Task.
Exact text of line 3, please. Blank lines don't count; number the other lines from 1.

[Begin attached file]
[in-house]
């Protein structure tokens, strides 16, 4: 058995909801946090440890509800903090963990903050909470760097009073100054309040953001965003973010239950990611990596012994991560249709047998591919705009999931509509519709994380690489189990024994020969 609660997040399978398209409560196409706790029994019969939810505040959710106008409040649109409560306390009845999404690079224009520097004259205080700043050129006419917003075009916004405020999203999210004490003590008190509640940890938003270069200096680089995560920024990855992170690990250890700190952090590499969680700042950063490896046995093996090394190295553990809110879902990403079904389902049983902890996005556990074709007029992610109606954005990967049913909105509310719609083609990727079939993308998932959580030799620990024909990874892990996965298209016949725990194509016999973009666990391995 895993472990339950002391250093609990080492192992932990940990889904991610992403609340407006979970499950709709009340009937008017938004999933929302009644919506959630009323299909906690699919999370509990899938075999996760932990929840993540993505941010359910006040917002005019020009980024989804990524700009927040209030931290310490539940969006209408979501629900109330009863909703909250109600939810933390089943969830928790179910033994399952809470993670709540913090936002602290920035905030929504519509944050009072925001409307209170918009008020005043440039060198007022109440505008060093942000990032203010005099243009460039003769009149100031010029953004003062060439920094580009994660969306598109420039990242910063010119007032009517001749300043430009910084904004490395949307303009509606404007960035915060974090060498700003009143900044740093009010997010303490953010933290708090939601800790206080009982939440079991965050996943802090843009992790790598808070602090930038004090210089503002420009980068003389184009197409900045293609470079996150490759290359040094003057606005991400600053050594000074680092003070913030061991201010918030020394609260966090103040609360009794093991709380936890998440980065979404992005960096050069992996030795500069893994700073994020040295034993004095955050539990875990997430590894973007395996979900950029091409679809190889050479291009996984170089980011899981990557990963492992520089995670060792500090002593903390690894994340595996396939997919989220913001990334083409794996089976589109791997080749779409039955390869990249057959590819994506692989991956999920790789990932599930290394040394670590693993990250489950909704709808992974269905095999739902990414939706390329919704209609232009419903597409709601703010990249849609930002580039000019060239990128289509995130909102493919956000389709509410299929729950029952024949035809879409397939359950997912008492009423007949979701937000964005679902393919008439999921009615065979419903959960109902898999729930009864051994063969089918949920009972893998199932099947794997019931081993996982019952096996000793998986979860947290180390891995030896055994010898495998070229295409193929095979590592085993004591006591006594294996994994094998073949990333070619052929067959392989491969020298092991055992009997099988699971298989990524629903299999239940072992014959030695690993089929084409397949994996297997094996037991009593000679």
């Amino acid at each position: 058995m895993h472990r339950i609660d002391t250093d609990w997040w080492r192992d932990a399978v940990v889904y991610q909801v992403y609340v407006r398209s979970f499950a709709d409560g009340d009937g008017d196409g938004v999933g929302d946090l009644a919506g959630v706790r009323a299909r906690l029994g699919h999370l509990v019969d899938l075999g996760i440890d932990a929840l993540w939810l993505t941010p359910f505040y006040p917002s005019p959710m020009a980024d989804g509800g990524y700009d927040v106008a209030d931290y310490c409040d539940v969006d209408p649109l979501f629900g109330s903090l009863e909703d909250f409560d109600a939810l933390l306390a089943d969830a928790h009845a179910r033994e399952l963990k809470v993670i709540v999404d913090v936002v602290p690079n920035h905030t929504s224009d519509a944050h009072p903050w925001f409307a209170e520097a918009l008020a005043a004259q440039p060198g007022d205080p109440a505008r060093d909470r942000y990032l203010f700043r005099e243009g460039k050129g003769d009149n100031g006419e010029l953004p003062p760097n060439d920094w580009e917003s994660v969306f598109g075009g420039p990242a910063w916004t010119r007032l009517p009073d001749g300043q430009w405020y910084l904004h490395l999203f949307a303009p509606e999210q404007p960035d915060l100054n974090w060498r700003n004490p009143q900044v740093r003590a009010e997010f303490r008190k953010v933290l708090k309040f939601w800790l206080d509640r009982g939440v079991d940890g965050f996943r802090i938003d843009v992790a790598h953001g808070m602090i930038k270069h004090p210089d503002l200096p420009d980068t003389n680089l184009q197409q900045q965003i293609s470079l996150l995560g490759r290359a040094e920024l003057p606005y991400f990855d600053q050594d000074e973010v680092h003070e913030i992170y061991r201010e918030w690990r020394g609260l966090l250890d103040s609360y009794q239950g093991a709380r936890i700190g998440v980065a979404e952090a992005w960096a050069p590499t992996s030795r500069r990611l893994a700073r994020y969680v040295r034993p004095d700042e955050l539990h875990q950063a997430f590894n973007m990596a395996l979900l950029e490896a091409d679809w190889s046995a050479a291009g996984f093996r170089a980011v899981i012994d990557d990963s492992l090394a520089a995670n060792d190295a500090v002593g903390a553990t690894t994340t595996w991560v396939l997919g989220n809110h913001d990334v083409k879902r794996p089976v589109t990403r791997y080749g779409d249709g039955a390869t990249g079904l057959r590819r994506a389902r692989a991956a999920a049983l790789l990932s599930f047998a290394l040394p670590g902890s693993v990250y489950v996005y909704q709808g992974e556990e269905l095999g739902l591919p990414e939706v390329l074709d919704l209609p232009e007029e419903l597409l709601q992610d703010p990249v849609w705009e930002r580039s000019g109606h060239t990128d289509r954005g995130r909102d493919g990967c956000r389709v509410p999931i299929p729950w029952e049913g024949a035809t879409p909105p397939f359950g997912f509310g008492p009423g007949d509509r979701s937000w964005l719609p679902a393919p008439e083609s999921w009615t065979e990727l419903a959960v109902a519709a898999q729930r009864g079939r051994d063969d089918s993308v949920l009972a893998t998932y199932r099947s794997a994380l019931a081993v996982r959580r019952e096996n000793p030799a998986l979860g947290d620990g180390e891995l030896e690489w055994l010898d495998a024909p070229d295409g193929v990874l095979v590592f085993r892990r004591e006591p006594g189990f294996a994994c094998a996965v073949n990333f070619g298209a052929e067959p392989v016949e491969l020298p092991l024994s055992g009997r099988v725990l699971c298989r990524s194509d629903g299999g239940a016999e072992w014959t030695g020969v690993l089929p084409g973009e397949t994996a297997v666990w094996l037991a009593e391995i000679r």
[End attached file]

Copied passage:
């Amino acid at each position: 058995m895993h472990r339950i609660d002391t250093d609990w997040w080492r192992d932990a399978v940990v889904y991610q909801v992403y609340v407006r398209s979970f499950a709709d409560g009340d009937g008017d196409g938004v999933g929302d946090l009644a919506g959630v706790r009323a299909r906690l029994g699919h999370l509990v019969d899938l075999g996760i440890d932990a929840l993540w939810l993505t941010p359910f505040y006040p917002s005019p959710m020009a980024d989804g509800g990524y700009d927040v106008a209030d931290y310490c409040d539940v969006d209408p649109l979501f629900g109330s903090l009863e909703d909250f409560d109600a939810l933390l306390a089943d969830a928790h009845a179910r033994e399952l963990k809470v993670i709540v999404d913090v936002v602290p690079n920035h905030t929504s224009d519509a944050h009072p903050w925001f409307a209170e520097a918009l008020a005043a004259q440039p060198g007022d205080p109440a505008r060093d909470r942000y990032l203010f700043r005099e243009g460039k050129g003769d009149n100031g006419e010029l953004p003062p760097n060439d920094w580009e917003s994660v969306f598109g075009g420039p990242a910063w916004t010119r007032l009517p009073d001749g300043q430009w405020y910084l904004h490395l999203f949307a303009p509606e999210q404007p960035d915060l100054n974090w060498r700003n004490p009143q900044v740093r003590a009010e997010f303490r008190k953010v933290l708090k309040f939601w800790l206080d509640r009982g939440v079991d940890g965050f996943r802090i938003d843009v992790a790598h953001g808070m602090i930038k270069h004090p210089d503002l200096p420009d980068t003389n680089l184009q197409q900045q965003i293609s470079l996150l995560g490759r290359a040094e920024l003057p606005y991400f990855d600053q050594d000074e973010v680092h003070e913030i992170y061991r201010e918030w690990r020394g609260l966090l250890d103040s609360y009794q239950g093991a709380r936890i700190g998440v980065a979404e952090a992005w960096a050069p590499t992996s030795r500069r990611l893994a700073r994020y969680v040295r034993p004095d700042e955050l539990h875990q950063a997430f590894n973007m990596a395996l979900l950029e490896a091409d679809w190889s046995a050479a291009g996984f093996r170089a980011v899981i012994d990557d990963s492992l090394a520089a995670n060792d190295a500090v002593g903390a553990t690894t994340t595996w991560v396939l997919g989220n809110h913001d990334v083409k879902r794996p089976v589109t990403r791997y080749g779409d249709g039955a390869t990249g079904l057959r590819r994506a389902r692989a991956a999920a049983l790789l990932s599930f047998a290394l040394p670590g902890s693993v990250y489950v996005y909704q709808g992974e556990e269905l095999g739902l591919p990414e939706v390329l074709d919704l209609p232009e007029e419903l597409l709601q992610d703010p990249v849609w705009e930002r580039s000019g109606h060239t990128d289509r954005g995130r909102d493919g990967c956000r389709v509410p999931i299929p729950w029952e049913g024949a035809t879409p909105p397939f359950g997912f509310g008492p009423g007949d509509r979701s937000w964005l719609p679902a393919p008439e083609s999921w009615t065979e990727l419903a959960v109902a519709a898999q729930r009864g079939r051994d063969d089918s993308v949920l009972a893998t998932y199932r099947s794997a994380l019931a081993v996982r959580r019952e096996n000793p030799a998986l979860g947290d620990g180390e891995l030896e690489w055994l010898d495998a024909p070229d295409g193929v990874l095979v590592f085993r892990r004591e006591p006594g189990f294996a994994c094998a996965v073949n990333f070619g298209a052929e067959p392989v016949e491969l020298p092991l024994s055992g009997r099988v725990l699971c298989r990524s194509d629903g299999g239940a016999e072992w014959t030695g020969v690993l089929p084409g973009e397949t994996a297997v666990w094996l037991a009593e391995i000679r």